The name of Merlot is derived from a French Merle (Merlau in Occitan) means a little blackbird. The association might be the color since Merlot grape exhibits a dark blue appearance yet record states that the blackbird likes the grape very much. It is a popular red grape varietal next to Cabernet Sauvignon in America and contradictory in Bordeaux, Merlot is the most widely planted grape in the Bordeaux wine regions followed by Cabernet Sauvignon.
Merlot is a half-sibling of Malbec through their common mother, Magdeleine Noire des Charentes varietal while Merlot's father is Cabernet Franc. The varietal has early budding and mid-ripening with two main winemaking styles. First, the "international style" practice by most of the new world wine regions allowing the grape to achieve physiological maturity through late harvesting that makes the wine be fuller, high in alcohol with intense plum and blackberry fruit. The other is the traditional "Bordeaux style" of harvesting early to maintain the acidity, average alcohol with red fruits and some green and vegetal notes.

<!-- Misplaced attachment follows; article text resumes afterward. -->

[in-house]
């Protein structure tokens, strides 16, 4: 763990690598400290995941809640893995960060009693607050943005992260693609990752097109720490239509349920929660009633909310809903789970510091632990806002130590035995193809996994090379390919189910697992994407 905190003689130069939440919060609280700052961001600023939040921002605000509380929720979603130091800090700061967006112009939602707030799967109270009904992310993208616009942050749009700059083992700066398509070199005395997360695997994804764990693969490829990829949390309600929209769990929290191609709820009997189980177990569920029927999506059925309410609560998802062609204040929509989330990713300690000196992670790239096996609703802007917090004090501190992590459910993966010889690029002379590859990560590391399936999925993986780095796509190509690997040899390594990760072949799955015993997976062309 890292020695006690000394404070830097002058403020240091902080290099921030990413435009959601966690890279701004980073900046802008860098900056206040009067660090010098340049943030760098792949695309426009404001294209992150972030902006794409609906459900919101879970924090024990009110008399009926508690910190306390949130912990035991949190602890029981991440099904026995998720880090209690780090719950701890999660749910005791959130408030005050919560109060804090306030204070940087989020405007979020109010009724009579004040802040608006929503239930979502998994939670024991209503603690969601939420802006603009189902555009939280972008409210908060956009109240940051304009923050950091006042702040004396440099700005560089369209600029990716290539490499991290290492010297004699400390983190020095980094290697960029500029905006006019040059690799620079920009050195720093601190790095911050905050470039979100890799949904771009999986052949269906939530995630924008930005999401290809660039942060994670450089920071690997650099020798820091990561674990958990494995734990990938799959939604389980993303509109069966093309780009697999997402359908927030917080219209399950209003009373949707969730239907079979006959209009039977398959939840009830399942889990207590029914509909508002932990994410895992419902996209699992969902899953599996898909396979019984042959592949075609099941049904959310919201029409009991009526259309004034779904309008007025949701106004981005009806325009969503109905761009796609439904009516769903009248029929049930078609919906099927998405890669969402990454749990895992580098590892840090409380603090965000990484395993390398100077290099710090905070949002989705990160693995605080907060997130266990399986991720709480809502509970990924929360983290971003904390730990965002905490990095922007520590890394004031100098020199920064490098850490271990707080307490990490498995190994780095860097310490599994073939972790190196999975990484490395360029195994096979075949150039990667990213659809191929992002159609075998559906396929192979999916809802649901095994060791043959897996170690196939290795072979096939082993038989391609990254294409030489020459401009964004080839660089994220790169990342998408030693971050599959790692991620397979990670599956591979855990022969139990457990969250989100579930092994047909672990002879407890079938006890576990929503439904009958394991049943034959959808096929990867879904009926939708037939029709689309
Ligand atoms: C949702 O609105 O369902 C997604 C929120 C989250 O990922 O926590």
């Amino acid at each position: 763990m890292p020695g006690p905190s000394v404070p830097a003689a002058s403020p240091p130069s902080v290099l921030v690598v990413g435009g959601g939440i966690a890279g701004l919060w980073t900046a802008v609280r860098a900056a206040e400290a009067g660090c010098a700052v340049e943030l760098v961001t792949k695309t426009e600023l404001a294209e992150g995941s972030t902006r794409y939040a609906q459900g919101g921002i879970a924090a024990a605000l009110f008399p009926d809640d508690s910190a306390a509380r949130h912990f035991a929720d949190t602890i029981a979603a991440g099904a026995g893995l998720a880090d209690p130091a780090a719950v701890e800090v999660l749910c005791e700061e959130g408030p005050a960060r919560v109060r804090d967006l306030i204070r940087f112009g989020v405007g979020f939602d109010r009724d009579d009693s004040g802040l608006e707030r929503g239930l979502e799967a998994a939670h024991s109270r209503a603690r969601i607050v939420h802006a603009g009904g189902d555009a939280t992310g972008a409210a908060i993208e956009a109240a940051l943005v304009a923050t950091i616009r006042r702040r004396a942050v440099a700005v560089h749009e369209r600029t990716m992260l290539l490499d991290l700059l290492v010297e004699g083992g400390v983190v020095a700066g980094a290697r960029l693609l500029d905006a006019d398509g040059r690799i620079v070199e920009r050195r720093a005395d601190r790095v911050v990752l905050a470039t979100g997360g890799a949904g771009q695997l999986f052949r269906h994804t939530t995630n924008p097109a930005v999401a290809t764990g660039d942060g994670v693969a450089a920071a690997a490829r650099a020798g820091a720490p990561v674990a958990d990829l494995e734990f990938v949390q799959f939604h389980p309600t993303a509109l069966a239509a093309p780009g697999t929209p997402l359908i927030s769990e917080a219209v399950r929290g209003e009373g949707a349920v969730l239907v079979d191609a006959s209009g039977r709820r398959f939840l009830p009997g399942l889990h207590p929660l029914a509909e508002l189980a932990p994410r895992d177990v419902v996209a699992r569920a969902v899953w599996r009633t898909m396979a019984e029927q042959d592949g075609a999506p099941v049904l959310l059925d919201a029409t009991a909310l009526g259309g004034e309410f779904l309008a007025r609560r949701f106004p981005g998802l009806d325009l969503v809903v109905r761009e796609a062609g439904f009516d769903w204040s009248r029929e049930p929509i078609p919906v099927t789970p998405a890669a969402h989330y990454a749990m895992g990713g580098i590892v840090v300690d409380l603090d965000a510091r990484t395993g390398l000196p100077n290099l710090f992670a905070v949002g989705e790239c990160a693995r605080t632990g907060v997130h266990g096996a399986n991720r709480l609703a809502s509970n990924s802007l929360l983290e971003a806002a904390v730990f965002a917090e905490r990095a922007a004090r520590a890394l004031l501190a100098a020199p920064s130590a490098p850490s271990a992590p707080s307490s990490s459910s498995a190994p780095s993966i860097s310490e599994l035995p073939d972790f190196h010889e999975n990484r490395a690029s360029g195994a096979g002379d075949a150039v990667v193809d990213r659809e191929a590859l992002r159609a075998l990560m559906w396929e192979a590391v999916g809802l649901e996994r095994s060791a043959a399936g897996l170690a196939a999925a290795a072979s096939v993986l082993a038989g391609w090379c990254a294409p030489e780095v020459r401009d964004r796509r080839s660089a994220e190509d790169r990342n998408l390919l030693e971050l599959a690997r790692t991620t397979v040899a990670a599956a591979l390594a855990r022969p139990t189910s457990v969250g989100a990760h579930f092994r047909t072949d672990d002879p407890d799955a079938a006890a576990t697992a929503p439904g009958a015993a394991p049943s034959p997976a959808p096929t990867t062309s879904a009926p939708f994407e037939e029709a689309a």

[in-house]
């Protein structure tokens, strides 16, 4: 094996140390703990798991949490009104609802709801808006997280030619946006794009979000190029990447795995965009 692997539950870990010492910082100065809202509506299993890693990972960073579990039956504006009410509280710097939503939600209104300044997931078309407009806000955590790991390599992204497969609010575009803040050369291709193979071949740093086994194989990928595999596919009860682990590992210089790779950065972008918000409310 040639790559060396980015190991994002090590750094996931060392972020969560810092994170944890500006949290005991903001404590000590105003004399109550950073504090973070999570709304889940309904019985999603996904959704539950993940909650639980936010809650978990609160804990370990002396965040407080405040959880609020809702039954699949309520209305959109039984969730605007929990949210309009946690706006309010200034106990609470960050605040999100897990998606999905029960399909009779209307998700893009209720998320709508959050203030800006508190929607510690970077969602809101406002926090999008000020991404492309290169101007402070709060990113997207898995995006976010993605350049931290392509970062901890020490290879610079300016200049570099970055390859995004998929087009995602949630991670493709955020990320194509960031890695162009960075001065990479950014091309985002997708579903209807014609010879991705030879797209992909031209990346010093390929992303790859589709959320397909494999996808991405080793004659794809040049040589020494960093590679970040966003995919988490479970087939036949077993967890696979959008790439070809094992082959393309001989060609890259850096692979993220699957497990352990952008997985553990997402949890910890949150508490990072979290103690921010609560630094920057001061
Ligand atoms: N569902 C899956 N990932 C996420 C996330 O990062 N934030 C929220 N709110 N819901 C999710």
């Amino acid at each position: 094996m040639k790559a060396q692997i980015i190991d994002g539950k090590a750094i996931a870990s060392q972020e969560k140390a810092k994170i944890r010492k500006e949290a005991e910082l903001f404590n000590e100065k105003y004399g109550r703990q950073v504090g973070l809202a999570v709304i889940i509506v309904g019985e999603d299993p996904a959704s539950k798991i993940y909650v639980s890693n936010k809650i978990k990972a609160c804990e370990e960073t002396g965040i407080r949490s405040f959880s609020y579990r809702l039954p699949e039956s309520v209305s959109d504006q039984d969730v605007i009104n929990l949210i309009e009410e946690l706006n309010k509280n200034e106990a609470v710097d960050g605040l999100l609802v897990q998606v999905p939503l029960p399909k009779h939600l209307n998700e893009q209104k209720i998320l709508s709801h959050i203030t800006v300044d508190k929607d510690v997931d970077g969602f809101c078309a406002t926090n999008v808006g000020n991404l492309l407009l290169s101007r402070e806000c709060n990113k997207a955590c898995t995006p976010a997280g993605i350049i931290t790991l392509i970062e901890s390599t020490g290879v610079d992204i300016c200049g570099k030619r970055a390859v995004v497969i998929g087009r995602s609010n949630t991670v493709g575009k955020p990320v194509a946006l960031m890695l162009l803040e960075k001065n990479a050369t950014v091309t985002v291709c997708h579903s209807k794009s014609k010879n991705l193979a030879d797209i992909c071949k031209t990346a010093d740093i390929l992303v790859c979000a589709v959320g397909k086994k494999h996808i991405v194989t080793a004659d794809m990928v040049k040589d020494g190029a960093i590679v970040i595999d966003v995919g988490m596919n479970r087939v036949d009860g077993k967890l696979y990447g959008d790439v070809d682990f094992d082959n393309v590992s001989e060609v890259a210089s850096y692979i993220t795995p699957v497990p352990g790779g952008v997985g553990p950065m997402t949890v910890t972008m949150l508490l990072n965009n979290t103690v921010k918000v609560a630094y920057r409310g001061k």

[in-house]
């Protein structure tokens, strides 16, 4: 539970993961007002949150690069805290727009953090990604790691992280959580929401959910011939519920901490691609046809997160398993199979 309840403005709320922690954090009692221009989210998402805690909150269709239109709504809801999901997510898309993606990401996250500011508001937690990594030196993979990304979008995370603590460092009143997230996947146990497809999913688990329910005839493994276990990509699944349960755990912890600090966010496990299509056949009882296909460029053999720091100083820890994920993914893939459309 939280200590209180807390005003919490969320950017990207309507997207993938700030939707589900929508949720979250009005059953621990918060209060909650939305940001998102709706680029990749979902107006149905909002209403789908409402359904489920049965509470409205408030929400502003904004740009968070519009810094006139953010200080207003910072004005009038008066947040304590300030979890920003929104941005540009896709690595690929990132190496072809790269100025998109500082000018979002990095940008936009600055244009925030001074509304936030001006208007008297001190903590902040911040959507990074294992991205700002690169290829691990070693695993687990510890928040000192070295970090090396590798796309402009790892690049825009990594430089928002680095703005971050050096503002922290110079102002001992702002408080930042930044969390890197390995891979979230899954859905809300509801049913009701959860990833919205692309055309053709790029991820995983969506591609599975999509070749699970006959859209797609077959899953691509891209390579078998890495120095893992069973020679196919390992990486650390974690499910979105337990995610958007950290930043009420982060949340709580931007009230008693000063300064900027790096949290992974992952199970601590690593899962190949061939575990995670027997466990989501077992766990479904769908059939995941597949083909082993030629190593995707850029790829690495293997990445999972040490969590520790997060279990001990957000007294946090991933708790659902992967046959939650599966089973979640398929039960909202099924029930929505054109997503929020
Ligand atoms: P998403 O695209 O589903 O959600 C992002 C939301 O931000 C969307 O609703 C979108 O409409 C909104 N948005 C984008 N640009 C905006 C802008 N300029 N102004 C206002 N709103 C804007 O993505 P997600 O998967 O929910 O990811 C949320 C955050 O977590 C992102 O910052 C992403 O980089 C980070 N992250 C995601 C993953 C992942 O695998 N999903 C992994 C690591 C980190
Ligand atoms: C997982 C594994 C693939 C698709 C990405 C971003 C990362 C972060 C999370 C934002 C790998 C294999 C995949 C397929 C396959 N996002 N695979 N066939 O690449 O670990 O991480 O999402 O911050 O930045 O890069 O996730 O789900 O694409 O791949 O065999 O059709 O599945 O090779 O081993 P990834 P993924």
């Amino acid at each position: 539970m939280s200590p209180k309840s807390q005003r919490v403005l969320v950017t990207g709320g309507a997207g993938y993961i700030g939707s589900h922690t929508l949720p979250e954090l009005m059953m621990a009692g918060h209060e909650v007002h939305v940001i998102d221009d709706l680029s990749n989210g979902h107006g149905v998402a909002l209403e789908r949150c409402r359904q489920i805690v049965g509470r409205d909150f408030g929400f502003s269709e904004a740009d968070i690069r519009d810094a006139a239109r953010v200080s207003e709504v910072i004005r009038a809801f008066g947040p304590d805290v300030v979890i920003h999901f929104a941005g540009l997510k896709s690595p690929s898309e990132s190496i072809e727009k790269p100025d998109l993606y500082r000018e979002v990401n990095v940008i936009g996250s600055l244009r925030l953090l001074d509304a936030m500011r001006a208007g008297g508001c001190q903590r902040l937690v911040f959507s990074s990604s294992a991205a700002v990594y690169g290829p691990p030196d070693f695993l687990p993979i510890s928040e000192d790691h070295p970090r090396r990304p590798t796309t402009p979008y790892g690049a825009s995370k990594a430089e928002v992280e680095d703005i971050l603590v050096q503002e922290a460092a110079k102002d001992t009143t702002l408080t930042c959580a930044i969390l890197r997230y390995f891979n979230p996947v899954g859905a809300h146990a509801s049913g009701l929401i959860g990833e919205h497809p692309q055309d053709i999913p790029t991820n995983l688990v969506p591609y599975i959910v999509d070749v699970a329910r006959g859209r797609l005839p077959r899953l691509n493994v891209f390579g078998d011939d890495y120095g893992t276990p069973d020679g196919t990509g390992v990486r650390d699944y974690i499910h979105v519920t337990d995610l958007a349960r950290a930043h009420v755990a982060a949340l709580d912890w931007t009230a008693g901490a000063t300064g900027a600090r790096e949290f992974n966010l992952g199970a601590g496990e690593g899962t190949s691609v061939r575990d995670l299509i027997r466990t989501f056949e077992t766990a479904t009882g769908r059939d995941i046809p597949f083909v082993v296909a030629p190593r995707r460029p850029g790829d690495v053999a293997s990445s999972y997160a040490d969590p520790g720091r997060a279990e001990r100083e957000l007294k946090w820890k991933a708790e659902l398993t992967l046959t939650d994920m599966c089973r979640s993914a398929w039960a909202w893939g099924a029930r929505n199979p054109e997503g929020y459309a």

A complete guide to 1,368 vine varieties, including their origins and flavors
Jancis Robinson, Julia Harding, and Jose Vouillamouz
Published by the Penguin Group
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